Your Local Authority has probably already obtained a licence for your school – you should check whether your school is covered, either by contacting your LA directly or by contacting the Centre for Education and Finance Management.

You can perform any of the songs in the Song Bank, provided the venue you are performing in has an appropriate PRS licence.

If you are a freelance singing leader arranging a performance, you must make sure that your intended venue is covered with an appropriate licence in advance.

If you are organising an open-air event, you will still need a licence for this.

For any performance in a PRS registered venue (including school halls and public theatres),

you must keep details of your programme so that the venue can submit this information to the PRS.

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We would like to include some of the Song Bank songs in our concert/singing festival – do we need permission or a licence to do this?

See above. You are free to perform any songs from the Song Bank, providing you are covered by the necessary licence from the PRS. By law (Copyright, Designs and Patents Act, 1988),

a PRS licence is required whenever copyrighted music is used in public performance.

If you are organising an open-air event, you will still need a licence for this.

For any performance in a PRS registered venue (including school halls and public theatres),

you must keep details of your programme so that the venue can submit this information to the PRS.

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Can I record (audio or audio-visual) my children performing any of the songs?

See the Audio & Audio-Visual Recordings section of the FAQs.

You are free to use the public domain material on www.singup.org as you wish.

If you intend to make a recording that includes copyright material, you will need to apply for a mechanical licence from PRS for Music. You should apply for this before you do any recording. This is true for all copyright material, not just the songs in the Song Bank.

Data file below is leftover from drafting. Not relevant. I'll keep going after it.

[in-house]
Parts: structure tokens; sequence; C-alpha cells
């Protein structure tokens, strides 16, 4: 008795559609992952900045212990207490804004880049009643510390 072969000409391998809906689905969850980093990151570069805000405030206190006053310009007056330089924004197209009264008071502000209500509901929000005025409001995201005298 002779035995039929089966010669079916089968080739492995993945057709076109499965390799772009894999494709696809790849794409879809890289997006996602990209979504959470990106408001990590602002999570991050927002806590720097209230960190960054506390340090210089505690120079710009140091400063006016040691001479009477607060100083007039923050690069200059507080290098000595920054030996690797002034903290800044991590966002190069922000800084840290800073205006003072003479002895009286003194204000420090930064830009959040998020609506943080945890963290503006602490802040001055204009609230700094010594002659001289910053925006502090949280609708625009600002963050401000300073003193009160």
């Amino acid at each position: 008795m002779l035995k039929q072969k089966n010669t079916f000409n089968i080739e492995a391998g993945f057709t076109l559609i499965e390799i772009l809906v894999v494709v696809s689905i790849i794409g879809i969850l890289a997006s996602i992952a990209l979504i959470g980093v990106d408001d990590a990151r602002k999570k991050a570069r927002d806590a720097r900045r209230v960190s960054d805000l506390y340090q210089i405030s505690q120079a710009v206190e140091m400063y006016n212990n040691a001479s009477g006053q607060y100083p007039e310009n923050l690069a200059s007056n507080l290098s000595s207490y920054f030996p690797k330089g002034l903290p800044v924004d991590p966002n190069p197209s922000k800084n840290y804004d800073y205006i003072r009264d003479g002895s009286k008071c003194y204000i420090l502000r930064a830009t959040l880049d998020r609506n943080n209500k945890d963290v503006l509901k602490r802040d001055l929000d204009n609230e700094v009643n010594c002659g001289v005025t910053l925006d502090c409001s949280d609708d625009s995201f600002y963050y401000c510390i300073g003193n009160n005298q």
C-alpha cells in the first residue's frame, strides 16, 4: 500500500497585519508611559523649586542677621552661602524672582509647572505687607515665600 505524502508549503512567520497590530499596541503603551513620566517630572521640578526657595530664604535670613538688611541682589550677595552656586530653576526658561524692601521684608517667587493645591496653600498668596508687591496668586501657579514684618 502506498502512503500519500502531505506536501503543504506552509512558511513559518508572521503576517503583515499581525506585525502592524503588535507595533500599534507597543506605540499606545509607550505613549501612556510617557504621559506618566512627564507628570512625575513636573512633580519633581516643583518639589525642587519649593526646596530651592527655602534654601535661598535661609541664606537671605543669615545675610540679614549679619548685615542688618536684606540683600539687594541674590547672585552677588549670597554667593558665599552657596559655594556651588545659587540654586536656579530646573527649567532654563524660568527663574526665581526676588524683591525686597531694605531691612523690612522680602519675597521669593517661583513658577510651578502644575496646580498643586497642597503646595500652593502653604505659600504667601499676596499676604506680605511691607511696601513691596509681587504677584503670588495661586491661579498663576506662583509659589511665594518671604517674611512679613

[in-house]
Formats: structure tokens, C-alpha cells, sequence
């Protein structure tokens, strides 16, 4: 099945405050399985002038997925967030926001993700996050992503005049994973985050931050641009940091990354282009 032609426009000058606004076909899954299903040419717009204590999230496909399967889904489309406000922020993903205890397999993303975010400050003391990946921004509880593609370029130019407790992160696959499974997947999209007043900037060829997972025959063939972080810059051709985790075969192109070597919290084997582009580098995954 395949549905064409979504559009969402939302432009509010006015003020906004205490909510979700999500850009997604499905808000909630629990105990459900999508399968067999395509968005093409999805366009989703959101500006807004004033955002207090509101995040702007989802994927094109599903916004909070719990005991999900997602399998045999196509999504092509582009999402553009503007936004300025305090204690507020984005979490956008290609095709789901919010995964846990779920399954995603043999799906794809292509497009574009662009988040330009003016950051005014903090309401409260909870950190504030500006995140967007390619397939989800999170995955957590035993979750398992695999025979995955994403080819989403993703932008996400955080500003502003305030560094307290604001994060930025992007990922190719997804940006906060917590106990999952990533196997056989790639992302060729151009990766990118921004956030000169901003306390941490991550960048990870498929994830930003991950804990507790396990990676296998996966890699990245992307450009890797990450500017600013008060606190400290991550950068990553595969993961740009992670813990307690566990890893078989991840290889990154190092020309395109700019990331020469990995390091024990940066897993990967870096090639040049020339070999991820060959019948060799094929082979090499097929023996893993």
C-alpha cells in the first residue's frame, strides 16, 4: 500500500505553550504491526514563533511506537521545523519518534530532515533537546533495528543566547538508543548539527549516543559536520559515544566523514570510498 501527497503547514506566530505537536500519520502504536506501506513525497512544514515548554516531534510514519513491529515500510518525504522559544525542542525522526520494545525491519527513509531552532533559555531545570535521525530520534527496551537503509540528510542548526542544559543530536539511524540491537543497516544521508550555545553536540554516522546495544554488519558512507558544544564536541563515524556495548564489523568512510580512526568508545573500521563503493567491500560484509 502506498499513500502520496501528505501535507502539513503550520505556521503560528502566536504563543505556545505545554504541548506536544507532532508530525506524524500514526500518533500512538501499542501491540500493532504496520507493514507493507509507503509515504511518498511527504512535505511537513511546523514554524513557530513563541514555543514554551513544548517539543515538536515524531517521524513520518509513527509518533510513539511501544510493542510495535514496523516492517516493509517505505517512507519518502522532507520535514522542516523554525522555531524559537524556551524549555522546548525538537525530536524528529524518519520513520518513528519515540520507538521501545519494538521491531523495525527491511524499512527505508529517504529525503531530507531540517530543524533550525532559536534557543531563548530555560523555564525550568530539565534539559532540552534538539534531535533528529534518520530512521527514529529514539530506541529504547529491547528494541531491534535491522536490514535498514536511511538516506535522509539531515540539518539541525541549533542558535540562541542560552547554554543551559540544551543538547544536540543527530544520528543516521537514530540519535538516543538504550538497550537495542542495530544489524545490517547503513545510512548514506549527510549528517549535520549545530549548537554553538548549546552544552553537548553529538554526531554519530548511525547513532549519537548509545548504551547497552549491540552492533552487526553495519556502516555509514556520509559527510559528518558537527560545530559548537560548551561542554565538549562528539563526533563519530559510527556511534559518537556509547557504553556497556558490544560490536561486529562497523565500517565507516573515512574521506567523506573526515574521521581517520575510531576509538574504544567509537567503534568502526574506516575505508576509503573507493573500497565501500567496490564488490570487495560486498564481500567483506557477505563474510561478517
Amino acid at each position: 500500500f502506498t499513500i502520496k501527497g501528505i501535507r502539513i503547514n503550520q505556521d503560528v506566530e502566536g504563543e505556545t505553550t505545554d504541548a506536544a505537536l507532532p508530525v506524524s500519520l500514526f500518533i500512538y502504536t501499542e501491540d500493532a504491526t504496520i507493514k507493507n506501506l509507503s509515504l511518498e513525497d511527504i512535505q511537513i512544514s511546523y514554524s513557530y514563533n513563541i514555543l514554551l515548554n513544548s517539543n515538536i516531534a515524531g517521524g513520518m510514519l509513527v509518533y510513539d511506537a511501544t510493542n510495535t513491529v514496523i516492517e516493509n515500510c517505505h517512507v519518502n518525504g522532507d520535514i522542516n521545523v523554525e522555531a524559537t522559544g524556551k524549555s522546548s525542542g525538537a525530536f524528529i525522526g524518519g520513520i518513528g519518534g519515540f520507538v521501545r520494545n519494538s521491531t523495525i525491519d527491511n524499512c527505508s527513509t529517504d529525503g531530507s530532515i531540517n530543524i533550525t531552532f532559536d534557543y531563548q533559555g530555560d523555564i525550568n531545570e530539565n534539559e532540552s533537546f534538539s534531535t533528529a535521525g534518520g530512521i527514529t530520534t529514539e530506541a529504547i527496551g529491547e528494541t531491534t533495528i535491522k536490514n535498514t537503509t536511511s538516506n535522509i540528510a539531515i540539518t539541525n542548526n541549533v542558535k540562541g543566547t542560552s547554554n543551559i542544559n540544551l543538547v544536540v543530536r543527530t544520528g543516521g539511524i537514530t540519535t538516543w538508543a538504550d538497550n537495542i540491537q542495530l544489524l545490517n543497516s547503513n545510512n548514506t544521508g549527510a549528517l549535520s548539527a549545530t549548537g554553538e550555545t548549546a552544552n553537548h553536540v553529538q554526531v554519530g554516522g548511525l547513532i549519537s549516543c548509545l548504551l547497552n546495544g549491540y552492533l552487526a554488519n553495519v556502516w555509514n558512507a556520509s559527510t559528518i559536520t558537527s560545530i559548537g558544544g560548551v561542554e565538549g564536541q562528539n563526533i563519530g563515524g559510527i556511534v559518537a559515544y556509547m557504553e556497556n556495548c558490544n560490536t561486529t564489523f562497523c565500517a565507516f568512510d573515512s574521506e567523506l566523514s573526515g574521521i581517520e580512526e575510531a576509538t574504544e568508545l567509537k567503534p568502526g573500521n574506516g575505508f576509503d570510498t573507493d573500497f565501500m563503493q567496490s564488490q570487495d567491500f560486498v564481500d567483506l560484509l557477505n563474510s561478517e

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We are putting on a musical. Do we need permission or a licence?

Yes, if you are intending to stage a musical you will need to get a grand rights licence in advance. You can obtain this directly from the publishers/copyright holder. Most published resources will usually contain details of how you can apply for a licence. It does not normally take long to obtain a licence but the amount of time will vary from publisher to publisher. You should allow as much time as possible and apply before you start any work on the musical.

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AUDIO & AUDIO-VISUAL RECORDINGS

Do I need a licence to record (audio or audio-visual) my children performing the songs from the Song Bank?

I am making a CD/DVD. Can I include any existing audio from the Sing Up website?

I am making a CD/DVD. Can I include any recordings of my children performing songs from the Song Bank?

What if I want to sell these CDs or DVDs e.g. to parents at Christmas or to the public?

You are free to use the public domain material on www.singup.org as you wish.

You will need a licence for all recordings you intend to make that include copyright material, whether they are of songs from the Song Bank or from elsewhere. This includes (but is not limited to) making CDs, DVDs, Podcasts and Webcasts. You will need to contact PRS for Music to arrange a licence.